British consulate worker detained in China for ‘violating the law’

‘Helpless’ family of British consulate worker in Hong Kong say they are ‘worried sick’ after he is jailed for 15 days in China for ‘violating the law’

  • Simon Cheng Man-kit did not return to work after a business trip to the mainland
  • His family suspect he was detained on his way back from Shenzhen on August 8
  • He allegedly told his girlfriend to ‘pray for me’ as he tried to return to Hong Kong 
  • Beijing today confirmed the detention of the young British consulate worker  
  • A spokesperson said he had been detained for 15 days for ‘violating the law’
  • The man’s family said: ‘We feel very helpless and are worried sick about Simon’

A worker at Britain’s Hong Kong consulate has been detained in China’s border city of Shenzhen for violating the law, the Chinese foreign ministry said on Wednesday.

Ministry spokesman Geng Shuang made the comments at a daily news briefing. The consulate worker has been given 15 days of administrative detention, according to the Ministry.  

The man’s family said they ‘feel very helpless’ and ‘are worried sick’. They said their lawyer had not been able to gain information about his whereabouts from the Chinese authority.  

Britain’s Foreign Office has said it is ‘concerned’ over reports that consular worker Simon Cheng Man-kit (pictured) has been detained in China

Britain said on Tuesday it was ‘extremely concerned’ by reports that a staff member at the consulate in its former colony of Hong Kong had been detained in mainland China. 

Simon Cheng Man-kit, who works at the British Consulate-General in Hong Kong, is missing after a business trip to the mainland, according to reports from local media. 

Mr Cheng had been at a business event in Shenzhen, south-eastern China, on August 8 but failed to return to work, and his family suspect he has been detained.  

According to Hong Kong news website HK01, he had told his girlfriend to ‘pray for me’ as he said he was on his way back. 

Beijing’s spokesman Geng said the worker had violated China’s Public Security Administration Punishment Law without giving further details.

He also stressed that the worker was a Hong Kong citizen. He said the issue, therefore, was not a diplomatic problem, but China’s ‘internal affairs’.  

【家人關於Simon Cheng 失蹤情況的聲明】 Family’s Statement on the Disappearance of Simon Cheng 1. Simon Cheng…

‘We are concerned by reports that a member of our team has been detained while returning to Hong Kong from Shenzhen,’ said a spokesman from Britain’s Foreign and Commonwealth Office.

‘We are providing support to their family and seeking further information from authorities in Guangdong province and Hong Kong.’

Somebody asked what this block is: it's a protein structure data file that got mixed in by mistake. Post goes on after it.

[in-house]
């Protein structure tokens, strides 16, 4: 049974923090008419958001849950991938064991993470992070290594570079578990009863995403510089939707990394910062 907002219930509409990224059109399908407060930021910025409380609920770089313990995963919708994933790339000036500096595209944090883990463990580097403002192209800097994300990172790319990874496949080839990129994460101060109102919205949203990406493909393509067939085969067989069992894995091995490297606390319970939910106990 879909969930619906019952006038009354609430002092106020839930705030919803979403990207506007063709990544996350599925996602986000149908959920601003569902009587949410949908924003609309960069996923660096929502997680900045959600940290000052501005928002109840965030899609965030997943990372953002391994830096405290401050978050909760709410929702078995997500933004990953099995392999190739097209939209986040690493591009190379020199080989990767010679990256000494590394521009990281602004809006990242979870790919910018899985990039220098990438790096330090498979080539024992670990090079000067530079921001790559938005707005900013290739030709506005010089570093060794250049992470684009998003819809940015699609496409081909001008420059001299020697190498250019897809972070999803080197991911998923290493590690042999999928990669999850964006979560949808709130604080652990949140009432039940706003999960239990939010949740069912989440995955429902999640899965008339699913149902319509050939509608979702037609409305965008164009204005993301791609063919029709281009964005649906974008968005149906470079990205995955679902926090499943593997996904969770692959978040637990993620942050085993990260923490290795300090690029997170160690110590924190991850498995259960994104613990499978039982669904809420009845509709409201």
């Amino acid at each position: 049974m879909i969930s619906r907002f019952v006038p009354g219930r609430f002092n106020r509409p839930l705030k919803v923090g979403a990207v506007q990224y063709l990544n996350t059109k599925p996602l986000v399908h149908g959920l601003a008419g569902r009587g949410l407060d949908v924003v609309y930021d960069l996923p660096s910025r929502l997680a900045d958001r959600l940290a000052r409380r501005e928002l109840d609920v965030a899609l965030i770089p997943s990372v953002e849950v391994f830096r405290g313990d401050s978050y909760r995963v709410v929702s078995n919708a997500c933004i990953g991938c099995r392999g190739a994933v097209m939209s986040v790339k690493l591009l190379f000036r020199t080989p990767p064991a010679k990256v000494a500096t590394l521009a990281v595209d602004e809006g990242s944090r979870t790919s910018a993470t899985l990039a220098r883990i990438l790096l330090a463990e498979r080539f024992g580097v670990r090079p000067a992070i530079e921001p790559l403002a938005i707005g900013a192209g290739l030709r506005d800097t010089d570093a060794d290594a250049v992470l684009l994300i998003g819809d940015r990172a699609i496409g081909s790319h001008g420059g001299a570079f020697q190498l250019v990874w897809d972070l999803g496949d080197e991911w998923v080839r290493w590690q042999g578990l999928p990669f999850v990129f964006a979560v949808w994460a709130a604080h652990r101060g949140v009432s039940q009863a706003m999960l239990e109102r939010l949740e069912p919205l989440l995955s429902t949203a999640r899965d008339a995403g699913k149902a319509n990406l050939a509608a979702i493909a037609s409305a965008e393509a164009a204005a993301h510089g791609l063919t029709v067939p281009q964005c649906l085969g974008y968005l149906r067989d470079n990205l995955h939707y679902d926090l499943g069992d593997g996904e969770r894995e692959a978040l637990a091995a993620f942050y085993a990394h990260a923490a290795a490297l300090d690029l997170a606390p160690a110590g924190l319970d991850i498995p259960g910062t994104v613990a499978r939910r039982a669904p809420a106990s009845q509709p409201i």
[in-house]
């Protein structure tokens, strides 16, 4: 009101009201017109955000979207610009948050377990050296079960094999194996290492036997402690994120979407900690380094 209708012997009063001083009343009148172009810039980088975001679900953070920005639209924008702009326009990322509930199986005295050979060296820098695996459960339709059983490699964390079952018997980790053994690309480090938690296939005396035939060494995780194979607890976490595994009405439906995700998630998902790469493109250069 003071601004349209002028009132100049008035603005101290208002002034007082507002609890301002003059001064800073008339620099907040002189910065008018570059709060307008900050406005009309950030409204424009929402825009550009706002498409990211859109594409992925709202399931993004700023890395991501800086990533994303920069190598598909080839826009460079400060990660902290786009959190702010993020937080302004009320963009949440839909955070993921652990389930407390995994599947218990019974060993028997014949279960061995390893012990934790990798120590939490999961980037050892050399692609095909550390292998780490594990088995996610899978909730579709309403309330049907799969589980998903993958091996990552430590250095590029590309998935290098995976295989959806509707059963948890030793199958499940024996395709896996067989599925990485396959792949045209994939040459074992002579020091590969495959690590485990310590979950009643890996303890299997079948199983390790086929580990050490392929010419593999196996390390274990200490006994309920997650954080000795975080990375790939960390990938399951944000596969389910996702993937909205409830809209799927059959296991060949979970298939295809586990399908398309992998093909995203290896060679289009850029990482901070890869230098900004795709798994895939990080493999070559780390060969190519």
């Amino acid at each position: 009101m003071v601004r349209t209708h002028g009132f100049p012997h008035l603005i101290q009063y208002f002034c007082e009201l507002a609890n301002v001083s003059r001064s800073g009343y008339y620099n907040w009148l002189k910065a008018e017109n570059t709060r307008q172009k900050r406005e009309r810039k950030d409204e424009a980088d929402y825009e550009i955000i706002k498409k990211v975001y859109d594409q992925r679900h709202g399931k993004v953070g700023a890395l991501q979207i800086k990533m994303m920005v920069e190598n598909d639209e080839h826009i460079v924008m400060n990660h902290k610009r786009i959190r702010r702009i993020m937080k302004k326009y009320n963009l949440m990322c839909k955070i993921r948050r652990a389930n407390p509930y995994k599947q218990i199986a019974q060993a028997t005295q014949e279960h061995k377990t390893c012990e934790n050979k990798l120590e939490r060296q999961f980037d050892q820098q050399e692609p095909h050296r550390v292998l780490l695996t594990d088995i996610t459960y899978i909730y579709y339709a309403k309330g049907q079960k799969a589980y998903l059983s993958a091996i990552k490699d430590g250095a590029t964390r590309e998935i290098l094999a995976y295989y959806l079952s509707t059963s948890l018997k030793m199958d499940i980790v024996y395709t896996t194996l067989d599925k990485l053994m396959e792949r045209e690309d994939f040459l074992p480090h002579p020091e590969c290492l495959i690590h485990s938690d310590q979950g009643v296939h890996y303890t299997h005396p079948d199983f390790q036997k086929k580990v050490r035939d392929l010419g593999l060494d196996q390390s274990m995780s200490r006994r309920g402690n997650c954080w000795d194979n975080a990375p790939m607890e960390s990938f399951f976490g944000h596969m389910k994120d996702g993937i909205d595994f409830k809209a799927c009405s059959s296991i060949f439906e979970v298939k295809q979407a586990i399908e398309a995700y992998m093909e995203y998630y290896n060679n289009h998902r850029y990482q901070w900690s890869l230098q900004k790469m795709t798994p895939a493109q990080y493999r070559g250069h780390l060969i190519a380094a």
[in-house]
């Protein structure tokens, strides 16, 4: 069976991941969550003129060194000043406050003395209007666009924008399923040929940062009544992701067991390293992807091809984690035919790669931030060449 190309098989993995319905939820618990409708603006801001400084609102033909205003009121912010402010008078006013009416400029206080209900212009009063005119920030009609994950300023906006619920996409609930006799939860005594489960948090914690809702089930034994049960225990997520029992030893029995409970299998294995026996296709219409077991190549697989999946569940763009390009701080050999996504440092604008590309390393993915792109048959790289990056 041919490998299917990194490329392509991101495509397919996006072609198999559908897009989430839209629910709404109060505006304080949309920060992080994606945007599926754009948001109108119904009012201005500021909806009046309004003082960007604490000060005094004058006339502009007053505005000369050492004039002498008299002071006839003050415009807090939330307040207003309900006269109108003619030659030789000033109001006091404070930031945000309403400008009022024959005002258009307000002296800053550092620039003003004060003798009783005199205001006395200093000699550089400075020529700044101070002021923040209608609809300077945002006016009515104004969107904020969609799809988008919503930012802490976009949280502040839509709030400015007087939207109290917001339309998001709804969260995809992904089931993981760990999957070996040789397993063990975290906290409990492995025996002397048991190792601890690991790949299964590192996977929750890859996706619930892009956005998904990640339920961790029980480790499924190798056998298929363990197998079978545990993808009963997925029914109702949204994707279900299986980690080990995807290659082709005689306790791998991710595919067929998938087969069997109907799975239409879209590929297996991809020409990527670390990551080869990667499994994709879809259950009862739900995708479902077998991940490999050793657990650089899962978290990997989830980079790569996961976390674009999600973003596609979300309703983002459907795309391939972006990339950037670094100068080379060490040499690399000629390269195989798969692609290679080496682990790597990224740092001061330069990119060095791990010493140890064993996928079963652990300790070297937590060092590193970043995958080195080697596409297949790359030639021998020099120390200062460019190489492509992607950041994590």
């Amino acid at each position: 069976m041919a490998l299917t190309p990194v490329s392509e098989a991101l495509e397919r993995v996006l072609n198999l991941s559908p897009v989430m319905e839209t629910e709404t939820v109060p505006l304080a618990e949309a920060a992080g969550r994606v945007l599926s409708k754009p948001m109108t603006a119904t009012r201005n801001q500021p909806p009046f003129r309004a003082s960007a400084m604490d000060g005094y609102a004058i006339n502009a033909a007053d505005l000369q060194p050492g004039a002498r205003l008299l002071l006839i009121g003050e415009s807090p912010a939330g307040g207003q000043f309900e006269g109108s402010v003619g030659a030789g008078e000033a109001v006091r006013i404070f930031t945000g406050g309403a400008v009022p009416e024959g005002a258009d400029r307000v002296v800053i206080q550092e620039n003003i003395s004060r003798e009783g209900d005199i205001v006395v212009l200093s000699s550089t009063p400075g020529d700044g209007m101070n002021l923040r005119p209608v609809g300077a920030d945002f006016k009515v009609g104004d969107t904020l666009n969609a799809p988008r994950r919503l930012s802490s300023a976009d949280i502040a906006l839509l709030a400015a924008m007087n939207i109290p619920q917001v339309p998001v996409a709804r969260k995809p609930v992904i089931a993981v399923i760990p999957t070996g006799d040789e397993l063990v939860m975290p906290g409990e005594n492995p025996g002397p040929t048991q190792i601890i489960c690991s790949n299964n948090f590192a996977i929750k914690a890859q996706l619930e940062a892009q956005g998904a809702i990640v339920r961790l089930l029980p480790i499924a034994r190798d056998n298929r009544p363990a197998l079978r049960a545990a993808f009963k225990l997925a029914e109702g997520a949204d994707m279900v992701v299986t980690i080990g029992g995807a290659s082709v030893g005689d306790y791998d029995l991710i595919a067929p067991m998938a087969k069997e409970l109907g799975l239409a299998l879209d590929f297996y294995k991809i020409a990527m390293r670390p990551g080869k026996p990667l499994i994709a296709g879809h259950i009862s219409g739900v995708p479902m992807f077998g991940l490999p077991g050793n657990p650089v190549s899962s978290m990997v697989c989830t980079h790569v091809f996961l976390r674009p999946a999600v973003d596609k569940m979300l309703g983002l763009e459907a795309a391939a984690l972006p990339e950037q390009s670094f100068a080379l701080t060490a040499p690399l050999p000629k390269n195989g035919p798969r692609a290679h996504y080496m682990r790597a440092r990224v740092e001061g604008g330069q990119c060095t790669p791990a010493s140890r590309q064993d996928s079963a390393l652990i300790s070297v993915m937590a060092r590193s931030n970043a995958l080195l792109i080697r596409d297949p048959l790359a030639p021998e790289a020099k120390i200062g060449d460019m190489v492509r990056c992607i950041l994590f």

Mr Cheng is a trade and investment officer in the consulate’s Scottish Development International Section.  

After contacting his girlfriend, Mr Cheng failed to answer two further calls from her.

He had apparently planned to return to Hong Kong via a high-speed railway line from Shenzen. 

When he did not return to work, the British consulate spoke to his family and police were contacted. 

However, officers at the relevant railway station said there were no arrests on August 8 or 9, according to Hong Kong media. 

Simon Cheng Man-kit (pictured), who works at the British Consulate-General in Hong Kong, is feared to have been detained after failing to return a business trip to the mainland

Mr Cheng (who is pictured in Germany) had been at a business event in Shenzhen, south-eastern China, on August 8 but failed to return to work

According to Mr Cheng’s online profiles, he has worked at the British consulate in Hong Kong since December 2017. 

Before that, he worked for the European Chamber of Commerce in Taiwan and also studied at the London School of Economics. 

He also describes himself as a former member of the Young Fabians, a branch of Britain’s centre-left Fabian Society. 

Mr Cheng’s disappearance comes at a tense time in relations between China and the West, as Beijing battles Washington in a trade war and China faces growing criticism over its crackdown on protesters in Hong Kong. 

Weeks of protests in the Chinese territory show no sign of relenting with campaigners calling for the resignation of the city leader, democratic elections and an independent investigation into police use of force.

A Hong Kong protester sits on the floor during a non-cooperation movement against a controversial extradition bill at the Kowloon Tong MTR station on Wednesday

Protesters wear protective gears as they gather outside Tuen Mun MTR statiion in Hong Kong

Anti-extradition protesters gather at Kwai Fong MTR station in Hong Kong on Tuesday

The demonstrations were triggered by a controversial extradition law but have broadened into a call for wider democratic reforms. 

Beijing has taken an increasingly hard line tone against the protests, which it sees as a direct challenge to its rule.

It has also repeatedly warned Britain – the former colonial ruler of Hong Kong – against ‘interference’ in the protests. 

Britain, the United States and other countries have urged China to respect the ‘one country, two systems’ formula under which Hong Kong returned to China in 1997. 

Mr Cheng’s disappearance comes at a tense time in relations between China and the West amid fears of a Chinese crackdown against protests in Hong Kong (pictured)

Hong Kong enjoys liberties unseen on the mainland, including freedom of speech, unfettered access to the internet and an independent judiciary.

But the ongoing protests have raised fears of a Chinese crackdown.

Chinese authorities have increased their inspections at the border, including checking phones and devices of some passengers for photos of the protests. 

China had promised to respect the freedoms in the semi-autonomous territory after its handover from Britain in 1997.  

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